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Culture-based diagnostic microbiology in cystic fibrosis: Can we simplify the complexity?

Journal of Cystic Fibrosis, Volume 13, Issue 1, January 2014, p1-9


Cystic fibrosis (CF) diagnostic microbiology has evolved from a focus onStaphylococcus aureusas primary pathogen to identification of the contribution ofPseudomonas aeruginosaand other non-fermenting gram negatives; studies of the lung microbiome have added new complexity. This review summarizes state-of-the art culture methods and makes recommendations for addition of non-culture based methods in the diagnostic laboratory. Plating on selective media is recommended, with organism identification by matrix assisted laser desorption-time of flight mass spectroscopy and real-time polymerase chain reaction (PCR) supplanting both biochemical identification and other less accurate and more time-consuming molecular methods. Conventional antibiotic susceptibility testing, possibly at less frequent intervals, remains the standard but more CF-relevant methods may arise in the future. There is a role for direct identification of organisms in clinical samples using quantitative real-time PCR, next generation sequencing, and metagenomic studies for the re-examination of samples that do not yield traditional CF pathogens.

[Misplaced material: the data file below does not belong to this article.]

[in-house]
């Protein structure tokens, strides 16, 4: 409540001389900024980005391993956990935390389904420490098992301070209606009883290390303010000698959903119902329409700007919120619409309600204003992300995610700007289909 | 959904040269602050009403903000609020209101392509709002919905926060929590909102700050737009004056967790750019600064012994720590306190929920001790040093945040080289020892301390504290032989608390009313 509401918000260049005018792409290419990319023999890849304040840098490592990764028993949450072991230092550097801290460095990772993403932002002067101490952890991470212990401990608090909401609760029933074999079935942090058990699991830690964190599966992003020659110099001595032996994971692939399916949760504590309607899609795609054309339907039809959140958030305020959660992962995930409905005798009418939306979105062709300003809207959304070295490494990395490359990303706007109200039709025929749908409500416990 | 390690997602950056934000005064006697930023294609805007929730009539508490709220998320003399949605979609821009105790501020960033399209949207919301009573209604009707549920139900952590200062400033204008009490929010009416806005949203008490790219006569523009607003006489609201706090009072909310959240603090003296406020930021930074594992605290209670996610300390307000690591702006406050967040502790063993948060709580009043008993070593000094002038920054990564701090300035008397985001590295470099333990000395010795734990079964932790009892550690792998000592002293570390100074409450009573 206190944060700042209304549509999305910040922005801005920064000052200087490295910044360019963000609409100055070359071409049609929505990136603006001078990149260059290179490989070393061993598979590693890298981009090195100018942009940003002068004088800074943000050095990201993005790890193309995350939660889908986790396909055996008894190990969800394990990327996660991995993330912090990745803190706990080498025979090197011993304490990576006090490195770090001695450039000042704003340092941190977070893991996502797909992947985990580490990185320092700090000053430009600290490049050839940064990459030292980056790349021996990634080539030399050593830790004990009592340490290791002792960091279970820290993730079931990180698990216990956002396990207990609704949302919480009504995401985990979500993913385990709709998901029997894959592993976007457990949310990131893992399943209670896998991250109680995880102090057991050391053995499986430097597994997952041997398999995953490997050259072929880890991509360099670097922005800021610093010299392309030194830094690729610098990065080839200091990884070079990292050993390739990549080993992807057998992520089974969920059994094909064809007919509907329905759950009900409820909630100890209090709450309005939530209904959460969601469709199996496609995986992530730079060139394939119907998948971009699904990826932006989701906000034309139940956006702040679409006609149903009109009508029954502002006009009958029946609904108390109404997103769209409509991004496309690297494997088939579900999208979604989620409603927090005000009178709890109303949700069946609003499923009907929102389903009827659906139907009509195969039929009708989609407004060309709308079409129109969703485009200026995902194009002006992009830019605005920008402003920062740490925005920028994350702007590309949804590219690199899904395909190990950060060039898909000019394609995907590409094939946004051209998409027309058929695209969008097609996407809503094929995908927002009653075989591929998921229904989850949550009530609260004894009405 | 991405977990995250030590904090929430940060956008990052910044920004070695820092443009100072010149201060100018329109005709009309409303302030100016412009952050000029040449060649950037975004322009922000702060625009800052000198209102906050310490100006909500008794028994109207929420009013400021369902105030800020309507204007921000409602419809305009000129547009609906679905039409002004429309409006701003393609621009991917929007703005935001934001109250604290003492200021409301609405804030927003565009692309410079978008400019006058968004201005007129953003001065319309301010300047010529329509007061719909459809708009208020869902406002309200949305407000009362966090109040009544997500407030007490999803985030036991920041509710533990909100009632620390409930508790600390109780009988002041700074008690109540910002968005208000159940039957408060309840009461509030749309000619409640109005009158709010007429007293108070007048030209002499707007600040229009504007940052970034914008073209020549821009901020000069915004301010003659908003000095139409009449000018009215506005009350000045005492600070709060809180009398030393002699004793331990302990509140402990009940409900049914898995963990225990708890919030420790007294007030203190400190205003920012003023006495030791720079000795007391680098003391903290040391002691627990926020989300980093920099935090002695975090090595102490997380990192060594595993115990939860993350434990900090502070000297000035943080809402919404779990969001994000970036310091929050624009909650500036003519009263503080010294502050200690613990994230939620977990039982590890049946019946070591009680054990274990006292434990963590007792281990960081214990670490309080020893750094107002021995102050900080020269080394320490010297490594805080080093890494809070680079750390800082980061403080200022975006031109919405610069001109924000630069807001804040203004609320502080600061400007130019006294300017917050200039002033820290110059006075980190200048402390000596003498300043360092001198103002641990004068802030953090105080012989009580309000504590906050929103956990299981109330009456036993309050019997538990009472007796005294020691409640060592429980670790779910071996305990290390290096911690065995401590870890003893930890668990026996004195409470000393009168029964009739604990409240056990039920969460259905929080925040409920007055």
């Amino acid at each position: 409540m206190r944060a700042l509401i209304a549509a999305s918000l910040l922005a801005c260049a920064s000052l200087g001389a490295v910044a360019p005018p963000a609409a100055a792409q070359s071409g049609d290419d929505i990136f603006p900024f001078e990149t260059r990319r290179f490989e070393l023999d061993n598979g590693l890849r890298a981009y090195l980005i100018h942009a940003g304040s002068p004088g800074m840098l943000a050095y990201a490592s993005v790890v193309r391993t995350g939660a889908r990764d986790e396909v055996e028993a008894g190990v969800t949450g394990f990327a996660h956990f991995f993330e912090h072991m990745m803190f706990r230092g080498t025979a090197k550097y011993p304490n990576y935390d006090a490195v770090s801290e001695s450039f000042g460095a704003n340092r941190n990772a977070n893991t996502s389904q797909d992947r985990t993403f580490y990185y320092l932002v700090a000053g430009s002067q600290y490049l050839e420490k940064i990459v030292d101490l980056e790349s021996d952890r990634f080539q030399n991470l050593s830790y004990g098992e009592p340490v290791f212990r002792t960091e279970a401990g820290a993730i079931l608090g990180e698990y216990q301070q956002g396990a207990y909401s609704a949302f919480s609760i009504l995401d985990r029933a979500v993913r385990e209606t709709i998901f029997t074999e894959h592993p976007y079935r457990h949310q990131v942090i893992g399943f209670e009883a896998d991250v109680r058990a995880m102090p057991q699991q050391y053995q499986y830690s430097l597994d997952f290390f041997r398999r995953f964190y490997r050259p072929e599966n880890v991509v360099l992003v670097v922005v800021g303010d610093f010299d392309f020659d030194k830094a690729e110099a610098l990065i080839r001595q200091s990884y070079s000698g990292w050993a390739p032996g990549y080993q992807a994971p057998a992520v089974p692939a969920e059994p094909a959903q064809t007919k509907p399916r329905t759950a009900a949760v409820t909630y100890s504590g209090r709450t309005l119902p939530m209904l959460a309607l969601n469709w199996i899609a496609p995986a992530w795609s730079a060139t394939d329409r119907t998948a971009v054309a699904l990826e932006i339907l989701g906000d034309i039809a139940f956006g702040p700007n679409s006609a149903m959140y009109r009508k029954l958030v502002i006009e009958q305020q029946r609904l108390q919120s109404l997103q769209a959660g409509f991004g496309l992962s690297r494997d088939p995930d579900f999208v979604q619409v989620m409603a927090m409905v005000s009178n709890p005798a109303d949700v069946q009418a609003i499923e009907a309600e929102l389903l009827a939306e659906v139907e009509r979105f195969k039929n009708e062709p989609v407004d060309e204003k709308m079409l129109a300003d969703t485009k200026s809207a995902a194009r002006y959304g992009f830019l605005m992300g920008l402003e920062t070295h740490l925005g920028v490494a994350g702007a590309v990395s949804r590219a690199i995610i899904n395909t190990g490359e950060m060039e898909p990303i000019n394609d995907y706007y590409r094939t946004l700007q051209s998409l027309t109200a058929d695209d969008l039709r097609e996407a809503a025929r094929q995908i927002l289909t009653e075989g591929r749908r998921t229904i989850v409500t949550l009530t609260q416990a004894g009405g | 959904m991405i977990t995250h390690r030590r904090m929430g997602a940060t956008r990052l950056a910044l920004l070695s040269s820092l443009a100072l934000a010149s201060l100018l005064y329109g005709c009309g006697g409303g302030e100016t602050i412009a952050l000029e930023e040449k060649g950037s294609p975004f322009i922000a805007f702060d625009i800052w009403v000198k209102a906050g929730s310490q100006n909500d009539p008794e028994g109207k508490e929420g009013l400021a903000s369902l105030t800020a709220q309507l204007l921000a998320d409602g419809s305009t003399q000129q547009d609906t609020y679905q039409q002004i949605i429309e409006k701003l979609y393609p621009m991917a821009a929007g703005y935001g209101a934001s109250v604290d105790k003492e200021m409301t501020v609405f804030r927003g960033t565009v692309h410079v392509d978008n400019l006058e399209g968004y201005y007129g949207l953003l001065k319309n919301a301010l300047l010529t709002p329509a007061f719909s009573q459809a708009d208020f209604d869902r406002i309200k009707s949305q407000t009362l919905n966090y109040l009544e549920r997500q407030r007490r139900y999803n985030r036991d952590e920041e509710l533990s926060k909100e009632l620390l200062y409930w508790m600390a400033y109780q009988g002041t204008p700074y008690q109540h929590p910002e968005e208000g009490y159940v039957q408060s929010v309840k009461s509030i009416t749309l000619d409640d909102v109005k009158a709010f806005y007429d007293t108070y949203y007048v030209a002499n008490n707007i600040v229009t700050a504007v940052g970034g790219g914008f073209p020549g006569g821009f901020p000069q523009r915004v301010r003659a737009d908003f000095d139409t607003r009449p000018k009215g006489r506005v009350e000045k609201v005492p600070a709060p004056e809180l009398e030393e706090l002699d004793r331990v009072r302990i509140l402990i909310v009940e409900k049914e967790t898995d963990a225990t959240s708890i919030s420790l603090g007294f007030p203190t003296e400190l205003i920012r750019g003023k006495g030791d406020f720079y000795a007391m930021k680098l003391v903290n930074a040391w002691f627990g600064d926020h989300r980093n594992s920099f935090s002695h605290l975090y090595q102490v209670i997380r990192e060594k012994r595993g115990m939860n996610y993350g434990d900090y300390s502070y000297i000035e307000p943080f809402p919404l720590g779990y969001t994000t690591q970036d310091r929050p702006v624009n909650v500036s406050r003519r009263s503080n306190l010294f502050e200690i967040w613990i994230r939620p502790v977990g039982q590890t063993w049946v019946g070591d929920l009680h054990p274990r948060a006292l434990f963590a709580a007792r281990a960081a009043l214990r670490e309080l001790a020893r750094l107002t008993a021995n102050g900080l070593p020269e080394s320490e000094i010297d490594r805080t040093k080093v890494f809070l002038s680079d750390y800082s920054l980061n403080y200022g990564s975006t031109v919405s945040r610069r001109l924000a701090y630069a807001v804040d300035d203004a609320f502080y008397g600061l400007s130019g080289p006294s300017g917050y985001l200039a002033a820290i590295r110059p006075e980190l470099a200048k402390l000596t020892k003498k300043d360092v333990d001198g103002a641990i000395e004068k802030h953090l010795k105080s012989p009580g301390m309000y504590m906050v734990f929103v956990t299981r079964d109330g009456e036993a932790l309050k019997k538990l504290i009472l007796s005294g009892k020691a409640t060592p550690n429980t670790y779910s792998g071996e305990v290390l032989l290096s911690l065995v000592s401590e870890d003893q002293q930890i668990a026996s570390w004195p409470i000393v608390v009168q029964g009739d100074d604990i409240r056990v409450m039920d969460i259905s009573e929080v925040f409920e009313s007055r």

Keywords: Microbiology, Bacteria, Susceptibility testing.

1. Introduction

Cystic fibrosis (CF) is characterized by chronic airway infections with intermittent pulmonary exacerbations. The microbiology of CF airway infections has for many decades been determined by bacterial and fungal culture methods, focusing on the most commonly isolated organisms includingStaphylococcus aureus,Pseudomonas aeruginosa, andHaemophilus influenzae [1] . However, many other opportunistic organisms not commonly recovered from healthy individuals have been associated with evolution of the airway disease in CF individuals over the last decade including gram negative non-lactose fermenting bacilli such asBurkholderia cepaciacomplex,Stenotrophomonas maltophilia,Achromobacterspp., andInquilinus limosus; non-tuberculous mycobacteria; and fungal organisms, both yeasts and molds[1], [2], and [3]. In addition, respiratory viruses have been examined, although a specific role for viruses in CF pulmonary disease has not been clearly defined.